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Can Simon Property Group, Inc. (NYSE:SPG) Maintain Its Strong Returns?

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Many investors are still learning about the various metrics that can be useful when analysing a stock. This article is for those who would like to learn about Return On Equity (ROE). To keep the lesson grounded in practicality, we'll use ROE to better understand Simon Property Group, Inc. (NYSE:SPG).

Return on Equity or ROE is a test of how effectively a company is growing its value and managing investors’ money. In simpler terms, it measures the profitability of a company in relation to shareholder's equity.

See our latest analysis for Simon Property Group

How To Calculate Return On Equity?

The formula for ROE is:

Return on Equity = Net Profit (from continuing operations) ÷ Shareholders' Equity

So, based on the above formula, the ROE for Simon Property Group is:

32% = US$1.3b ÷ US$4.0b (Based on the trailing twelve months to March 2021).

The 'return' refers to a company's earnings over the last year. Another way to think of that is that for every $1 worth of equity, the company was able to earn $0.32 in profit.

Does Simon Property Group Have A Good Return On Equity?

One simple way to determine if a company has a good return on equity is to compare it to the average for its industry. However, this method is only useful as a rough check, because companies do differ quite a bit within the same industry classification. As is clear from the image below, Simon Property Group has a better ROE than the average (5.1%) in the REITs industry.

roe
roe

That's what we like to see. Bear in mind, a high ROE doesn't always mean superior financial performance. Aside from changes in net income, a high ROE can also be the outcome of high debt relative to equity, which indicates risk. You can see the 2 risks we have identified for Simon Property Group by visiting our risks dashboard for free on our platform here.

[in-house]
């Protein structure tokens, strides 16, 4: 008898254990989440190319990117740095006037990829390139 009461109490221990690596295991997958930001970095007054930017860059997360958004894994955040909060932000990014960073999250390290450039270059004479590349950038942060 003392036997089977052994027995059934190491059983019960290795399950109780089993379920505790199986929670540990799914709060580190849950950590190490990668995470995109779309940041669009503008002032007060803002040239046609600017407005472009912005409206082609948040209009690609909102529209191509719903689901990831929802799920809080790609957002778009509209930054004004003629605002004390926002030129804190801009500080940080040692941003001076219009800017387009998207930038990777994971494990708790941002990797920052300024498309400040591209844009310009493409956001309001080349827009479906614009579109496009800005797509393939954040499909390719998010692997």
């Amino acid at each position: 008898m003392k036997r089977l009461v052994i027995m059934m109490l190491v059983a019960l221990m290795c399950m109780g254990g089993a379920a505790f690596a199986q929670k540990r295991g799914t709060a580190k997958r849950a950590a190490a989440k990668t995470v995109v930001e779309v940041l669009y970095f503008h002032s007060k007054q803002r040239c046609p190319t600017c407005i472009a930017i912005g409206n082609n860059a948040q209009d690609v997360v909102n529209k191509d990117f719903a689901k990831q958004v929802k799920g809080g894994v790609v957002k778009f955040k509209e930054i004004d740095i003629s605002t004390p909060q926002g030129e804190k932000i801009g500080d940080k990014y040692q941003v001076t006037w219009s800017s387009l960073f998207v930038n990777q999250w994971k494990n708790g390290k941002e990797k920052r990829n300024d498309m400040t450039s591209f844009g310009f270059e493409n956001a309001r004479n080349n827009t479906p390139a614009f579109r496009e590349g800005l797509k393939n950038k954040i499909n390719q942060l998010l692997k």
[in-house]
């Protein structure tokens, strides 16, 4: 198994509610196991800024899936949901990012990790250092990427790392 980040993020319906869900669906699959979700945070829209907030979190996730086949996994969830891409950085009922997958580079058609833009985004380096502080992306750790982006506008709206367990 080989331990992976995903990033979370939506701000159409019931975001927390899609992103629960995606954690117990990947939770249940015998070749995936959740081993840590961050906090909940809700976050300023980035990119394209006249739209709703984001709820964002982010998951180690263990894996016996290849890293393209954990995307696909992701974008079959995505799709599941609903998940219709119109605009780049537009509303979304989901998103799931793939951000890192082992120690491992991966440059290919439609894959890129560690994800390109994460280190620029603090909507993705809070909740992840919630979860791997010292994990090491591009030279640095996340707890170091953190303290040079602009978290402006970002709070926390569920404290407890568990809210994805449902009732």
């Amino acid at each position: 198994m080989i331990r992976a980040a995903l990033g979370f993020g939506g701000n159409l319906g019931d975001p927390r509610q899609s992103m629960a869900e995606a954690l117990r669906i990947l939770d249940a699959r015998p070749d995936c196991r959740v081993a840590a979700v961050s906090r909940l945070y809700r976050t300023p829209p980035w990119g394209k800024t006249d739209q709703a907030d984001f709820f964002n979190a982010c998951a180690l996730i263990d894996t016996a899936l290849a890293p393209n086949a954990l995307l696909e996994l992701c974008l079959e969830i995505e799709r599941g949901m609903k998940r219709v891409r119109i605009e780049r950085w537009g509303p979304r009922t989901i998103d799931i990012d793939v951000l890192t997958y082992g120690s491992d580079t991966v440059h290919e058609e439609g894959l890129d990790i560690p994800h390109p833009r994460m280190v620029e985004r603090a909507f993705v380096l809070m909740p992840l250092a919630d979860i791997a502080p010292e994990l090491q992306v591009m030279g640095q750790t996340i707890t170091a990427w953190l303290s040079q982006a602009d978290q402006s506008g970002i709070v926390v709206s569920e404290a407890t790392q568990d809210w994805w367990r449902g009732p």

How Does Debt Impact Return On Equity?

Companies usually need to invest money to grow their profits. That cash can come from issuing shares, retained earnings, or debt. In the case of the first and second options, the ROE will reflect this use of cash, for growth. In the latter case, the debt used for growth will improve returns, but won't affect the total equity. Thus the use of debt can improve ROE, albeit along with extra risk in the case of stormy weather, metaphorically speaking.

Simon Property Group's Debt And Its 32% ROE

It seems that Simon Property Group uses a huge volume of debt to fund the business, since it has an extremely high debt to equity ratio of 6.49. So although the company has an impressive ROE, the company might not have been able to achieve this without the significant use of debt.

Conclusion

Return on equity is one way we can compare its business quality of different companies. A company that can achieve a high return on equity without debt could be considered a high quality business. If two companies have the same ROE, then I would generally prefer the one with less debt.

But ROE is just one piece of a bigger puzzle, since high quality businesses often trade on high multiples of earnings. The rate at which profits are likely to grow, relative to the expectations of profit growth reflected in the current price, must be considered, too. So I think it may be worth checking this free report on analyst forecasts for the company.

If you would prefer check out another company -- one with potentially superior financials -- then do not miss this free list of interesting companies, that have HIGH return on equity and low debt.

This article by Simply Wall St is general in nature. It does not constitute a recommendation to buy or sell any stock, and does not take account of your objectives, or your financial situation. We aim to bring you long-term focused analysis driven by fundamental data. Note that our analysis may not factor in the latest price-sensitive company announcements or qualitative material. Simply Wall St has no position in any stocks mentioned.

Have feedback on this article? Concerned about the content? Get in touch with us directly. Alternatively, email editorial-team (at) simplywallst.com.